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Exploring the 14C Bomb Peak with Tree Rings of Tropical Species from the Amazon Forest

Published online by Cambridge University Press:  28 April 2017

R Linares*
Affiliation:
Instituto de Física, Universidade Federal Fluminense, 24210-340, Niterói, RJ, Brazil
H C Santos
Affiliation:
INFN, Laboratori Nazionali del Sud, Via S. Sofia, 62, 95123, Catania, Italy
A F N Brandes
Affiliation:
Instituto de Biologia, Universidade Federal Fluminense, 24020-141, Niterói, RJ, Brazil
C F Barros
Affiliation:
Instituto de Pesquisas Jardim Botânico do Rio de Janeiro, 22460-030, Rio de Janeiro, RJ, Brazil
C S Lisi
Affiliation:
Centro de Ciências Biológicas e da Saúde, Universidade Federal de Sergipe, 49100-000, São Cristovão, SE, Brazil
F C Balieiro
Affiliation:
Centro Nacional de Pesquisa de Agrobiologia, Empresa Brasileira de Pesquisa Agropecuária, 23890-000, Seropédica, RJ, Brazil
S M de Faria
Affiliation:
Centro Nacional de Pesquisa de Agrobiologia, Empresa Brasileira de Pesquisa Agropecuária, 23890-000, Seropédica, RJ, Brazil
*
*Corresponding author. Email: rlinares@if.uff.br.

Abstract

In this work we explore the radiocarbon (14C) signal as an independent tool to assess the year of formation of individual tree rings of tropical species in northern Brazil. Three different species were analyzed in this work: Dipteryx magnifica, Enterolobium maximum, and Hymenolobium petraeum. The studied samples are from the stem of only one individual of each species, all cut down in 2008 in Porto Trombetas, Pará, Brazil. Individual tree rings were identified based on wood anatomy and they were counted from bark to pith. Several rings were selected for 14C analysis in order to cover the overall shape of the 14C atmospheric bomb peak (after 1955). The 14C content was measured at Laboratory of Radiocarbon, Universidade Federal Fluminense (LAC-UFF). Results are compared with the Southern Hemisphere 14C atmospheric calibration curves. For E. maximum and H. petraeum the 14C signal exhibits an overall good match with the SH zone 3 and suggests annual seasonality in the growth-ring formation. These species offer suitable characteristics for dendrochronology. The D. magnifica shows mismatches in the 14C measurements that are likely a result of difficulties in identifying ring boundaries with certainty. Additional techniques may be helpful to disentangle the origin of this discrepancy.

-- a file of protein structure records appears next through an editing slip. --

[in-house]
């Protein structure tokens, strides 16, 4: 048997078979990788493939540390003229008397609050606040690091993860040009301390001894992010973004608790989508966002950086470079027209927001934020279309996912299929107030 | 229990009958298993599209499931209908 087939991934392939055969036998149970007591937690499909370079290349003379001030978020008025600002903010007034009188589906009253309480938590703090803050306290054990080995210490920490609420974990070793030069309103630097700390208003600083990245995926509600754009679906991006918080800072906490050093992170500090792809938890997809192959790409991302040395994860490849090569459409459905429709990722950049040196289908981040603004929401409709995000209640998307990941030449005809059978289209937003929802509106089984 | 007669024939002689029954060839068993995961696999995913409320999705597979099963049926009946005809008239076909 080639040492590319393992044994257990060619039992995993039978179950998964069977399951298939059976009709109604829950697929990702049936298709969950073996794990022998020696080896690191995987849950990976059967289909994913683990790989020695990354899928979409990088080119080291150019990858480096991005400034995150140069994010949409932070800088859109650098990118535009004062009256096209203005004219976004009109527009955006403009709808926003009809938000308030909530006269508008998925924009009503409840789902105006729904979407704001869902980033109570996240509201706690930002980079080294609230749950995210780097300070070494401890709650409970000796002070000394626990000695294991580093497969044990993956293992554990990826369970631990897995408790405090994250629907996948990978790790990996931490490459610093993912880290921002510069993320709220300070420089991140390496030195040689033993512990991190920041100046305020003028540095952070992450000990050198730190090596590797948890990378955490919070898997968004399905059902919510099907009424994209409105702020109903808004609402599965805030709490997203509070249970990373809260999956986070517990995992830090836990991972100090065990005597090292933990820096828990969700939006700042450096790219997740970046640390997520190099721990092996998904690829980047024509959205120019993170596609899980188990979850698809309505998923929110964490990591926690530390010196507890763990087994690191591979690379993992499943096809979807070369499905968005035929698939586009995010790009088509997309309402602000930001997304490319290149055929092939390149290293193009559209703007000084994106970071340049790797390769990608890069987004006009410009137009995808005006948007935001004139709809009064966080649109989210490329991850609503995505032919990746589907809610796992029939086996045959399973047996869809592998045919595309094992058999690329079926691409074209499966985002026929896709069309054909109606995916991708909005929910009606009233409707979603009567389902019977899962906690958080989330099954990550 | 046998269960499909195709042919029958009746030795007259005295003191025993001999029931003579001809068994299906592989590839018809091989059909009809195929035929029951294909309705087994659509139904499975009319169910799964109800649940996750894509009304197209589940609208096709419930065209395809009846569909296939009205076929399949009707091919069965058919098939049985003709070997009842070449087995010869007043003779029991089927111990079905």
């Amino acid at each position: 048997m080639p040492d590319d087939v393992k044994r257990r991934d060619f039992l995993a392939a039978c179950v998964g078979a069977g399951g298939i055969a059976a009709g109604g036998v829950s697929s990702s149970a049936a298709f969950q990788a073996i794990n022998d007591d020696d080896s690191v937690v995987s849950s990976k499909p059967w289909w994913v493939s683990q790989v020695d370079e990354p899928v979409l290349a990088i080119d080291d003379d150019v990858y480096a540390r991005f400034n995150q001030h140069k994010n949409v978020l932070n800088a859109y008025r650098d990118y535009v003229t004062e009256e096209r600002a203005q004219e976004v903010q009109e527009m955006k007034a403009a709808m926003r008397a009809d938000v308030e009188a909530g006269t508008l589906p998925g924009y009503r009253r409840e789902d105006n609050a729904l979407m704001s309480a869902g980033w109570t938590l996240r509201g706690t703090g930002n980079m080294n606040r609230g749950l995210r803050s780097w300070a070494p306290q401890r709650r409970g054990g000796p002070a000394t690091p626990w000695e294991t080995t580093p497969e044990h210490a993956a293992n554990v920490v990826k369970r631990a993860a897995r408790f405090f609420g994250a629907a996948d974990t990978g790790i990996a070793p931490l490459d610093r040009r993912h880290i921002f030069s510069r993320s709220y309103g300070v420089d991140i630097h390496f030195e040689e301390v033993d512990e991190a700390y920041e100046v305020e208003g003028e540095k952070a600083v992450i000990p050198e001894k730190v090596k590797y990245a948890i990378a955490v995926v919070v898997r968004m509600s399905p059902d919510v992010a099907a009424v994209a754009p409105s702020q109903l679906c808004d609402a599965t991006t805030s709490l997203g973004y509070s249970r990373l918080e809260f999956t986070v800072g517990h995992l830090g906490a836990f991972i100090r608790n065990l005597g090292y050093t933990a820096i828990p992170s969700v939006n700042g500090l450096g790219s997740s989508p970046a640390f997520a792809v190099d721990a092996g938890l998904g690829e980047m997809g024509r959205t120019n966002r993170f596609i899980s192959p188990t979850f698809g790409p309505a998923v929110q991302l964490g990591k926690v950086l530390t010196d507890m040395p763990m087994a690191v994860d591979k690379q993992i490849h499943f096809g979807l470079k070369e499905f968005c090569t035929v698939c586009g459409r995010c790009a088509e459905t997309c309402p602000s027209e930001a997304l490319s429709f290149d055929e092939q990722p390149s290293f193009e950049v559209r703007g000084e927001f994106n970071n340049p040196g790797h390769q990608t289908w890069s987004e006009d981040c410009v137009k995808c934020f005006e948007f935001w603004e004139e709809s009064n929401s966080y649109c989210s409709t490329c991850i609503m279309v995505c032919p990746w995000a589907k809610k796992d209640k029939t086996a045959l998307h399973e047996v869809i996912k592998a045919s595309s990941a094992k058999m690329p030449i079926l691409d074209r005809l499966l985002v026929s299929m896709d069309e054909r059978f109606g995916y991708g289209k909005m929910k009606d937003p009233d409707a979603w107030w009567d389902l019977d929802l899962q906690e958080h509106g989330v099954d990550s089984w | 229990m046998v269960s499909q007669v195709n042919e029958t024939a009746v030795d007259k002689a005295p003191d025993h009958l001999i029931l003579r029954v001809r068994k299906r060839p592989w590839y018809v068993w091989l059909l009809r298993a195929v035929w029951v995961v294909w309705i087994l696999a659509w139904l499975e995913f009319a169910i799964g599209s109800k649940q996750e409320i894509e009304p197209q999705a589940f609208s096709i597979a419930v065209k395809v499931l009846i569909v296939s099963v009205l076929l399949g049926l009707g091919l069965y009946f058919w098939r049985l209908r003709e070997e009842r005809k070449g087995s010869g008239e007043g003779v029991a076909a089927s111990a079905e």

Type
Rapid Event in the Natural Atmospheric 14C Content
Copyright
© 2017 by the Arizona Board of Regents on behalf of the University of Arizona 

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Footnotes

Selected Papers from the 2015 Radiocarbon Conference, Dakar, Senegal, 16–20 November 2015

References

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